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  • While watching this film last night on IFC, I found myself appreciating the social, historical and artistic subject matter. Despite Mrs. Parker's obvious and overwhelming psychological dysfunctions, I felt this was a genuine "true to life" expression of one participant's subjective experiences. This was a unique, if not quite legendary, circle of literary talent -- certainly deserving of serious cinematic treatment such as this.


    There was another side to the story -- a healthier, less appalling, less depressing side. To discover "the rest of the story", I highly recommend Harpo Marx' autobiography "Harpo Speaks". Although Harpo also recalls the scathing insults and practical jokes that were a central part of the story of this Round Table group, his book relates a number of hugely funny and sometimes heart-warming scenes that indicate that at least some of these people truly cared for each other and expressed strong positive feelings in many different settings. In short, Harpo's stories (e.g. several "croquet fanatic" episodes) offer a telling comedic counterpoint to Mrs. Parker's almost continually cynical and self-pitying pathos. Read Harpo's book to balance out the negative. You'll be glad you did.
  • This film represents the best of both worlds in two sets of sometimes opposing criteria.

    First, in terms of movies overall, I'd say this is one of my favorites technically/artistically. The sets were great, the acting was great (especially Leigh and Scott, one of my favorite on-screen Romance-That-Never-Was duos, like Fiennes and Blanchett in "Oscar And Lucinda.").

    But this is also one of my favorites in terms of enjoyment. I watch it for the scenes I love, and the mood it sets. I will probably not tire of watching and rewatching this film for a long time to come.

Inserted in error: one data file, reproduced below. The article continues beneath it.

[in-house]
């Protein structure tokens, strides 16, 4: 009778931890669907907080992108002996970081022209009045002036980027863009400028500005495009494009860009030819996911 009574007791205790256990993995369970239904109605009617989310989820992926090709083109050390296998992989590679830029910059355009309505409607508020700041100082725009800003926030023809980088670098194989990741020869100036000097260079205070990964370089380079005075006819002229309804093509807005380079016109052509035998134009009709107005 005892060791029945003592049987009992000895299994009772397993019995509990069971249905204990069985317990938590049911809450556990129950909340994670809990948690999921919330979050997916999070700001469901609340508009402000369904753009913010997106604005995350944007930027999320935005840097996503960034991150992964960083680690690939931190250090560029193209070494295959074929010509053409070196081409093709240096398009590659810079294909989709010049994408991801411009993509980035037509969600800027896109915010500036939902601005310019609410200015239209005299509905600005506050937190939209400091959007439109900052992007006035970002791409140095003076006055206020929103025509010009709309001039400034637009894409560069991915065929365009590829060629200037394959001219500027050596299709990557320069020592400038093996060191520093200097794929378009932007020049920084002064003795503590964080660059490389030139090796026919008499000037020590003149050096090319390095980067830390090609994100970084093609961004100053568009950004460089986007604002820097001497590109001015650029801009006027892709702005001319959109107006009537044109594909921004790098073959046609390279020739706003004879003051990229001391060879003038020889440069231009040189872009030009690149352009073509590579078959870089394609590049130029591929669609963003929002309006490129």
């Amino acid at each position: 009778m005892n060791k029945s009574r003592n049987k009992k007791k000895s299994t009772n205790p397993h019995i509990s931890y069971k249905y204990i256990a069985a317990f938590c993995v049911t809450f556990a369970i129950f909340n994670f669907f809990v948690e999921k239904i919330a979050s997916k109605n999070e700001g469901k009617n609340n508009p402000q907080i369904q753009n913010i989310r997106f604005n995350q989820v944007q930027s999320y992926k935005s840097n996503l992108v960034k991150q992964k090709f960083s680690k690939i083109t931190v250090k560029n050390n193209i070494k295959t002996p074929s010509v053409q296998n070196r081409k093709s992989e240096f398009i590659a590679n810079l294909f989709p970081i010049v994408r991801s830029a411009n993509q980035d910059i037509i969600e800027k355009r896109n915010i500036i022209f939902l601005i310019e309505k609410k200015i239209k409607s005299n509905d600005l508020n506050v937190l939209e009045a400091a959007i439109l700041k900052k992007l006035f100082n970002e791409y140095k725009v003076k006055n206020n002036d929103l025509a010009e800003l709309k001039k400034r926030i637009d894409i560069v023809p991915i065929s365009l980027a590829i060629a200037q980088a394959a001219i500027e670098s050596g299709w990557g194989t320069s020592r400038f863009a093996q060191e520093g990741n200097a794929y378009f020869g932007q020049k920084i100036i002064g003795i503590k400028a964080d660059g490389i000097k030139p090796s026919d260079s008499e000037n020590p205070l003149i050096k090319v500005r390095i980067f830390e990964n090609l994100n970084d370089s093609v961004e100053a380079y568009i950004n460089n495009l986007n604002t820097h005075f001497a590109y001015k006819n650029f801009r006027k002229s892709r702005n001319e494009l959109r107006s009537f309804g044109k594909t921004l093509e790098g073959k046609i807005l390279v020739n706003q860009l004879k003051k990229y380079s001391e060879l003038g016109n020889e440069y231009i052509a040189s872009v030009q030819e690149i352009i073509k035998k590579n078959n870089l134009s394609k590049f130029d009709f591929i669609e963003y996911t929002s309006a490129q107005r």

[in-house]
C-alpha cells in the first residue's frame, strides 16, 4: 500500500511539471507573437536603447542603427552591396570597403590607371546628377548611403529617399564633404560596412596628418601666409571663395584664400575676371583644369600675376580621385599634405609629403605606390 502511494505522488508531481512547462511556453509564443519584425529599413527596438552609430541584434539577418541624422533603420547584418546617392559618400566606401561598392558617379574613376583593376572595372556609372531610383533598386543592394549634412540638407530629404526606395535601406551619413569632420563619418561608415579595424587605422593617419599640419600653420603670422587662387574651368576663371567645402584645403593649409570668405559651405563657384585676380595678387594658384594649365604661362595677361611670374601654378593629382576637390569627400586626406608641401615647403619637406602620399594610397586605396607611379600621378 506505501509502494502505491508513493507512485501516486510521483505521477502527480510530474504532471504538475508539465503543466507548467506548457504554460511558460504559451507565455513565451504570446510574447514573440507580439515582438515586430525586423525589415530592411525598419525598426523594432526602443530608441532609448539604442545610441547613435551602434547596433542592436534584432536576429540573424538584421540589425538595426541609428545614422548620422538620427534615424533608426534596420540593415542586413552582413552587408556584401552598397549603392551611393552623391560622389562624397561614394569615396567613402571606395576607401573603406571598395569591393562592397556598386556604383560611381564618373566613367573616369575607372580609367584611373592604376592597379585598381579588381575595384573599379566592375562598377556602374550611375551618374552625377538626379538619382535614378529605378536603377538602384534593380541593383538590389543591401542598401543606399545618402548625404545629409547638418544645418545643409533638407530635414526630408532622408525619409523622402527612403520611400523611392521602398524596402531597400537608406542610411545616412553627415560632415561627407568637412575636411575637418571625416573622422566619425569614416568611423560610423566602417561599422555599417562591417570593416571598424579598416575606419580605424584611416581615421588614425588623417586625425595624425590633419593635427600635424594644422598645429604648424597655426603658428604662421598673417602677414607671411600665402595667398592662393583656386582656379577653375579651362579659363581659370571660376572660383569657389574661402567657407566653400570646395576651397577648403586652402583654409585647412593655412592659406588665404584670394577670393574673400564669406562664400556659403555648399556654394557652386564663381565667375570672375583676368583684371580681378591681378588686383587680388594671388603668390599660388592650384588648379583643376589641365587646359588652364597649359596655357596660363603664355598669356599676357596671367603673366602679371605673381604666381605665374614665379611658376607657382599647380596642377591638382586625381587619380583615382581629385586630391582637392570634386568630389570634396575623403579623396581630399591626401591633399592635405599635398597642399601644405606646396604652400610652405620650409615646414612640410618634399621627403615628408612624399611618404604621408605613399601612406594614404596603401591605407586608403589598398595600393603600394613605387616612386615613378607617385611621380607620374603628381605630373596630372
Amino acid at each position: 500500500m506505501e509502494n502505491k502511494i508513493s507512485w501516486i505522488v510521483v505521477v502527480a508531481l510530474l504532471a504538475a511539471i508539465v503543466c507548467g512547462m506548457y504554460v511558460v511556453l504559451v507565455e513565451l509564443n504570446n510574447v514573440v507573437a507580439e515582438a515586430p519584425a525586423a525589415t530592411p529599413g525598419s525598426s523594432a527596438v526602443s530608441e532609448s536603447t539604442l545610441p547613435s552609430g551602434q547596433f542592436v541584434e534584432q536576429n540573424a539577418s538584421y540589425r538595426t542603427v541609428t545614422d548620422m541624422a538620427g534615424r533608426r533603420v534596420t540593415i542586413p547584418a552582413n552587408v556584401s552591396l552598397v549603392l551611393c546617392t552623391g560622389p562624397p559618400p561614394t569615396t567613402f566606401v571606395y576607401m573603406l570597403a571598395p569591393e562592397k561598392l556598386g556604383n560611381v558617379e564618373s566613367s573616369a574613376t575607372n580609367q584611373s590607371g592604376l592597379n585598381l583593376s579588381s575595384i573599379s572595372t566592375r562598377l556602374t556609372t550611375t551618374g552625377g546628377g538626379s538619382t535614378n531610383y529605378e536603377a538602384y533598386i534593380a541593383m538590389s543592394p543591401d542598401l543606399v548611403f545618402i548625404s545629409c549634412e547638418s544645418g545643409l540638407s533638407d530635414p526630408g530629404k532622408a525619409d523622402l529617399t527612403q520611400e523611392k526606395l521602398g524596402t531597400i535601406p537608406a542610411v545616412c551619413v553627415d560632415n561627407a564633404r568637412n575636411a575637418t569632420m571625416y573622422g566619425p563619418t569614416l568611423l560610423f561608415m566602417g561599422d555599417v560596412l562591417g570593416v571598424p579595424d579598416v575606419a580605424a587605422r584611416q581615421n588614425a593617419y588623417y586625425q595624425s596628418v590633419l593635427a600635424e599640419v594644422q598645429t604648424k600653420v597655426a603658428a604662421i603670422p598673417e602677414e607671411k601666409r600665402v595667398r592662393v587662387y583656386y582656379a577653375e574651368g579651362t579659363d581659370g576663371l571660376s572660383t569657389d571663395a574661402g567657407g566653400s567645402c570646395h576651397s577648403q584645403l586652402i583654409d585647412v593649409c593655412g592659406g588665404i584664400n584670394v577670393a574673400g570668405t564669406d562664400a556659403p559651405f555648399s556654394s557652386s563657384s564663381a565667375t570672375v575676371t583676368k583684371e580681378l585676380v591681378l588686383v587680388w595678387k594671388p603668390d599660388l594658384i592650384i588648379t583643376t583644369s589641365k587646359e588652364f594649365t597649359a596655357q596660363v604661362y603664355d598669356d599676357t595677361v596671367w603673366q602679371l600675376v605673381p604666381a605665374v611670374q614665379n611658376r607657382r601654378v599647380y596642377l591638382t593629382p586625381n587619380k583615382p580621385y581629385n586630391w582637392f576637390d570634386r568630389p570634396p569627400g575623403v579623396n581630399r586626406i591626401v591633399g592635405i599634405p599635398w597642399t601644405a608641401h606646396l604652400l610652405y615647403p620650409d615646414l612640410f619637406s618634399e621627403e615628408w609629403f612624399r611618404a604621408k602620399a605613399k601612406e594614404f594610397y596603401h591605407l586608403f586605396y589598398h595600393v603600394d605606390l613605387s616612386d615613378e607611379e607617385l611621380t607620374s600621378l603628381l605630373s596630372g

Second, in terms of Biopics, this also rates highly. It had enough accuracy/realism to make it a good bio, and enough drama and flare to make it a good pic. A rare combination. I'd say "13 Days" also did that feat well.
  • Since watching this film I have picked up a biography of Dorothy Parker as well as a book of her verse, that is how fascinating I find her to be. Not only her, but the performance of Jennifer Jason Leigh as well, though many have criticized her voice, I didn't find it out of place at all. The film involves us in her life in the 20's, when she was a theater critic for Vanity Fair. Throughout the film are celebrities of the time, Robert Benchley, Alexander Woolcott, Howard Ross, Charles McArthur. The cast is first-rate, particularly Campbell Scott. It is a very quotable movie, full of venomous one-liners, most courtesy of Mrs. Parker. One can certainly admire her spirit to persevere and excel in a world dominated by men. It is helpful to know the members of the Round Table, but isn't necessary in order to enjoy the movie.
  • I found this movie totally enjoyable from start to finish. Maybe because Jennifer Jason Leigh is one of the most superb actresses of our time (and of course ignored!!!). Or maybe because I love period pieces with lavish attention to detail in the costumes and production designing. Or maybe because I am always entertained by true stories of humanity. I think in this movie's case, it is all three. This is another portrait of the dark side of fame. Leigh did a wonderful job being Mrs. Dorothy Parker, a 1920s poet and magazine writer who drank (during prohibition New York) and caroused with a large, mouthy group of professionals in the writing and stage business. It's easy for anyone to relate to the lonliness Mrs. Parker feels in this boisterous "circle" of shallow, back-stabbing people. In spite of her gift for smooth, haunting, beautiful poetry (much of it recited in this movie), Mrs. Parker is not happy or fulfilled. Rather she is misunderstood, isolated and self-depreciating. She ends up losing a job over salary disputes, losing her husband to alcohol, and falling deeply and hopelessly in love with the married Charles McArthur (Matthew Broderick), who impregnates and betrays her. Mrs. Parker's only comfort in life is the friendship she has with Bob Benchley (an excellent Campbell Scott). Leigh, speaking with a facinating accent, brings sadness and cynicism to Mrs Parker with perfection.